Our sweet baby just can never catch a break it seems. We have since been able to keep his skin under control with a lot of steroid and antibiotic creams and lots of lotion. We use Tubby Todd; it’s amazing, and I highly recommend it to anyone with a kid who has sensitive skin.
We saw cardio for a follow up echo on Evan’s heart to see if the lasix he was prescribed was helping to shrink his pericardial effusion. It was! I could even tell just looking at the screen that the fluid pocket had shrunk. I don’t know if that’s a good or bad thing. Have I seen too many echocardiograms? Probably. Oh well.
We had some random nice weather this month which provided us with the opportunity to leave the house without a doctor to see. That is a very freeing feeling. It makes me long for warm weather and the end of cold/flu season so much. We took three walks in the stroller that week! I feel like I had forgotten what it’s like to be outside and moving. Oh, it was so nice. Evan liked it too! He really enjoys riding in the stroller which is so helpful for me since that’s how I get him in and out of all of his appointments.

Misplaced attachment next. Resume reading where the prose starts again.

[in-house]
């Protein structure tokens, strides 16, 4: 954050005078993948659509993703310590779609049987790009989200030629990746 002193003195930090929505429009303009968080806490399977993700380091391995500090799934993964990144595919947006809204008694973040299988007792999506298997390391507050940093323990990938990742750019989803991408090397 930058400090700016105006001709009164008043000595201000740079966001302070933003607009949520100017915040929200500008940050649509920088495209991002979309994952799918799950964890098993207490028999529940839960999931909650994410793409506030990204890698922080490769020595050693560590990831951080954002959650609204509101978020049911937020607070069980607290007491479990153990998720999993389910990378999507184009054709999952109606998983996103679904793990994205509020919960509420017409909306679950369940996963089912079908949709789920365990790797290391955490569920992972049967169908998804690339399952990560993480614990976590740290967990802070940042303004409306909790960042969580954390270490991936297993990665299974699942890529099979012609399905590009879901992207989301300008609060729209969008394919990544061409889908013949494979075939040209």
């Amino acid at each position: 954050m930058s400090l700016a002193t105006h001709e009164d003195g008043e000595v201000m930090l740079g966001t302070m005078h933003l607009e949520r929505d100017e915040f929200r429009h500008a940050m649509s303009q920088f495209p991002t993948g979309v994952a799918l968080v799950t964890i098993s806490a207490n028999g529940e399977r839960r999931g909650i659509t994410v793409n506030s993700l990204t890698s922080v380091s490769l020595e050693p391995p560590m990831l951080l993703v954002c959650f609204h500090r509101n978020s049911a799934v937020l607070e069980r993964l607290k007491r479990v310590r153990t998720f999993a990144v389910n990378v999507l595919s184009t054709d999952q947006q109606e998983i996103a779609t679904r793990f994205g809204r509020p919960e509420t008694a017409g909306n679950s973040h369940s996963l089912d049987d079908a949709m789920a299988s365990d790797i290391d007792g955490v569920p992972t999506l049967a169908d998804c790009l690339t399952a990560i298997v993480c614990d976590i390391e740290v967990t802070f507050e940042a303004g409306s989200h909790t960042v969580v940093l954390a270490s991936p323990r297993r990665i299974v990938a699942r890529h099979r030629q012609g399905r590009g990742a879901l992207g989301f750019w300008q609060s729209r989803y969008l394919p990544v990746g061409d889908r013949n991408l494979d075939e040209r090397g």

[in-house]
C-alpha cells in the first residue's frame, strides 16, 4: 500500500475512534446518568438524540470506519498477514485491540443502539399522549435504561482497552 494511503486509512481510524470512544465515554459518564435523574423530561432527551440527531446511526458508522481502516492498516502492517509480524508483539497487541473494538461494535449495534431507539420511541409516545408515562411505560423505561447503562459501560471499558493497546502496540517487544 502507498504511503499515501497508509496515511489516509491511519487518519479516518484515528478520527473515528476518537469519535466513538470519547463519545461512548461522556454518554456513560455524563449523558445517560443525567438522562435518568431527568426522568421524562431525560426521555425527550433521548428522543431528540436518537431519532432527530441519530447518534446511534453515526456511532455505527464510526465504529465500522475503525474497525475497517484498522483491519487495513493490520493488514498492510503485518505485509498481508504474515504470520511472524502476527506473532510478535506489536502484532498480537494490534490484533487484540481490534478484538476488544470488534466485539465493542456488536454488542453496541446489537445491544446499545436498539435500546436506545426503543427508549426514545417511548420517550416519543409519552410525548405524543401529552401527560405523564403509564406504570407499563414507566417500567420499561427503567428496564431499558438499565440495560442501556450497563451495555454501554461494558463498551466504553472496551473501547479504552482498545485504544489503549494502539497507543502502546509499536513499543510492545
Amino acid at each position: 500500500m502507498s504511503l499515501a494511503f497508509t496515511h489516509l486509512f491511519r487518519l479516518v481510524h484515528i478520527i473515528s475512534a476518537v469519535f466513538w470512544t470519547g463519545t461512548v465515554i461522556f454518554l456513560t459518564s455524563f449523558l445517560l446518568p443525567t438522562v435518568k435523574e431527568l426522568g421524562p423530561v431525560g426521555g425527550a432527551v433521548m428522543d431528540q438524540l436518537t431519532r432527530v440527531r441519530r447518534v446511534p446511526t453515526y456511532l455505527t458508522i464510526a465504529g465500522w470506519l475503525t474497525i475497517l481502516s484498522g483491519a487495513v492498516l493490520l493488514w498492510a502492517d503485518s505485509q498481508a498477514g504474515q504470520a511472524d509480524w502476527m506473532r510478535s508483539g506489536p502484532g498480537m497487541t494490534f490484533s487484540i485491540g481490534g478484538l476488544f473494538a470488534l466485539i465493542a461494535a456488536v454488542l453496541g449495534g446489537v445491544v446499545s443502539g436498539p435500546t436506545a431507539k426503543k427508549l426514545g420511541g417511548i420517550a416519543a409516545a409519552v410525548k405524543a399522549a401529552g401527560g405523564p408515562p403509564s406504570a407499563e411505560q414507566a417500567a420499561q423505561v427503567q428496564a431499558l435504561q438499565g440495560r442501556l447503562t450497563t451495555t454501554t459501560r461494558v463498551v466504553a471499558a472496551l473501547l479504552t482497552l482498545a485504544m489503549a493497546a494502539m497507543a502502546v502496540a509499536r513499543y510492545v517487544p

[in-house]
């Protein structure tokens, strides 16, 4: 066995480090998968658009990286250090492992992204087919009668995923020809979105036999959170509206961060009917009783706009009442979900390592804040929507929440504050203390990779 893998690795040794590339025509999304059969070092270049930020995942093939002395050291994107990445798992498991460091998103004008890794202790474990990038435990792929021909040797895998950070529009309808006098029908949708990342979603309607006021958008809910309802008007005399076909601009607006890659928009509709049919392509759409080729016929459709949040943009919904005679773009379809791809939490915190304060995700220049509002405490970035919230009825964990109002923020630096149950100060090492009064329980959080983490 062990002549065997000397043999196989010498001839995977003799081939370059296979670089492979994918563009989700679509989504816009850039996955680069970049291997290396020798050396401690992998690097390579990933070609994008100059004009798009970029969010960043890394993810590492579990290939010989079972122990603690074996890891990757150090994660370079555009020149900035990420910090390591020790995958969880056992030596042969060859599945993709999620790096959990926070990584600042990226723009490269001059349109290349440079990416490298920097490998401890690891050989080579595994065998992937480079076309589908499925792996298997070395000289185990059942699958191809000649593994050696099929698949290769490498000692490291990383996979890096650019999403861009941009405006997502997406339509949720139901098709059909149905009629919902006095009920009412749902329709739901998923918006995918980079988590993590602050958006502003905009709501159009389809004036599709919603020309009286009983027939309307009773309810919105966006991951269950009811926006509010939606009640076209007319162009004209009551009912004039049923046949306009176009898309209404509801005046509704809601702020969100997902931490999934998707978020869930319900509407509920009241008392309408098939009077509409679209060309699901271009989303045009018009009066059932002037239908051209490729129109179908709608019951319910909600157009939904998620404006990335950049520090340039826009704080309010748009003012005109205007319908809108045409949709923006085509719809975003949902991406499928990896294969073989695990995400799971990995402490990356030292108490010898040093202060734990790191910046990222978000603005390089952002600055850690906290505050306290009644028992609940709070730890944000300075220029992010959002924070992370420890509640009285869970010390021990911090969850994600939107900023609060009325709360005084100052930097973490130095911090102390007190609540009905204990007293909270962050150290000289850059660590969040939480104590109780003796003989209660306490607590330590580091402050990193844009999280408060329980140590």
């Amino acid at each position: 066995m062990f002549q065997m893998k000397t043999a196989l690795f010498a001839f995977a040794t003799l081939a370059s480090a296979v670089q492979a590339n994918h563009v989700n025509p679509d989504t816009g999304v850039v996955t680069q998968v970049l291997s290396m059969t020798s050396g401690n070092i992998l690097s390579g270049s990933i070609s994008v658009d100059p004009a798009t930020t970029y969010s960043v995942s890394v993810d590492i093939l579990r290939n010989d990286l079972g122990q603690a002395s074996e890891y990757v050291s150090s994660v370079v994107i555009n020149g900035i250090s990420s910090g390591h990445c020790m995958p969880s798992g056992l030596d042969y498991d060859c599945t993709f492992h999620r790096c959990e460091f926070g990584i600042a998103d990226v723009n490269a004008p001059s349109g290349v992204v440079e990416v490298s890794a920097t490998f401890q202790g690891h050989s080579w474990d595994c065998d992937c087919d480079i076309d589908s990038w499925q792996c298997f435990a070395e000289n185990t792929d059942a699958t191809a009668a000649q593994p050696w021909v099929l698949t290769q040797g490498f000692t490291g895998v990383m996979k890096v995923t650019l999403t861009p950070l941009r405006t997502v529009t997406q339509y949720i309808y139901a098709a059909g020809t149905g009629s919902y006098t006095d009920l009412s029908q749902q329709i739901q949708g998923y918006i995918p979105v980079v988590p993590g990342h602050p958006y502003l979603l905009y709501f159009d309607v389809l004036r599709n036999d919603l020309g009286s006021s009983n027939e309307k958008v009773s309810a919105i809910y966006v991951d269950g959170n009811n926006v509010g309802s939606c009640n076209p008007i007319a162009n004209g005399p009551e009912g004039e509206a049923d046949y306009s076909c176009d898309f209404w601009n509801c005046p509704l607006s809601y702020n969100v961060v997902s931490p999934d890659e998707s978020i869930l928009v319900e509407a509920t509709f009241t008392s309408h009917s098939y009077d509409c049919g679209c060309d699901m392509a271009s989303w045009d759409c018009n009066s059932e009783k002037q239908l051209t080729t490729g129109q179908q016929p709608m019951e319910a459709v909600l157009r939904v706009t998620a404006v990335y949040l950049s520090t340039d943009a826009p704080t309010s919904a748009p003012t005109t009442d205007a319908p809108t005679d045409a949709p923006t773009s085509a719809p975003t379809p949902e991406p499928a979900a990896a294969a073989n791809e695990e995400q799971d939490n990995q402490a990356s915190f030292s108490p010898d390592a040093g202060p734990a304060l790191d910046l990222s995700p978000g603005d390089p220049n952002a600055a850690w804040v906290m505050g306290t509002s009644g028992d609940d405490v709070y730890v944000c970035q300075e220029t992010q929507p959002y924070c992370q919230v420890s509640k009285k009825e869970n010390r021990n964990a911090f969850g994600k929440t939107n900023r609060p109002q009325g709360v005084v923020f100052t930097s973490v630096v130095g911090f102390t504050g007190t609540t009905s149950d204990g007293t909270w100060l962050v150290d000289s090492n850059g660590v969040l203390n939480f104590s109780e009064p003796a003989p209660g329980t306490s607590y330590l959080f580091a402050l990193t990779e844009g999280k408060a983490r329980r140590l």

Our follow up with pulmonology about his breathing landed us with a consult to the sleep clinic at UVA since Roanoke doesn’t have a pediatric sleep lab. Evan was still having significant oxygen desaturations each night even with his flow rate turned up. We (I) had gotten used to it at that point and I knew how to handle it. It’s not fun watching your kid struggle to breathe, but for us that’s life. It mostly just meant that I was going to wake up an extra 3-8 times every night to the lovely sound of his oxygen alarm. If you’re an O2 mama with a Nonin pulse ox, you know the sound. We went for the study in early February, but it takes three weeks for them to fully score the test since it measures so many things at once. The trip there was stressful. We took extra oxygen tanks, planned time for stopping to give Evan a break from the car bed, and mostly just freaked ourselves out. I mean, we moved so that we could avoid a 40 minute drive to the doctors, and now we had to drive two hours to see one. Hooray…not. Evan’s pulse oximeter wasn’t reading well the whole way there, so it just kept beeping to the point that I was more stressed out than Alex which is not the norm when it comes to Evan (thank you, medicine). But we made it in the freezing cold and survived the night. On the ride home (a Sunday morning, mind you) 81 was standstill traffic. We actually put the car in park at one point. And here lies one of my many fears about traveling with Evan: what do you do if you’re stuck in traffic and can’t go anywhere and the baby stops breathing, or the oxygen tank runs out, or the baby starts choking on his spit and needs to sit up, or there’s an emergency we can’t handle and we have to get to the nearest ER? We’re supposed to go to John’s Hopkins for a genetics specialist in June, and I am already nervous about the drive and overnight stay. But…that’s a long time from now, and things could be very different by then. And Jesus. I need to trust in Jesus more when it comes to Evan’s safety in these situations.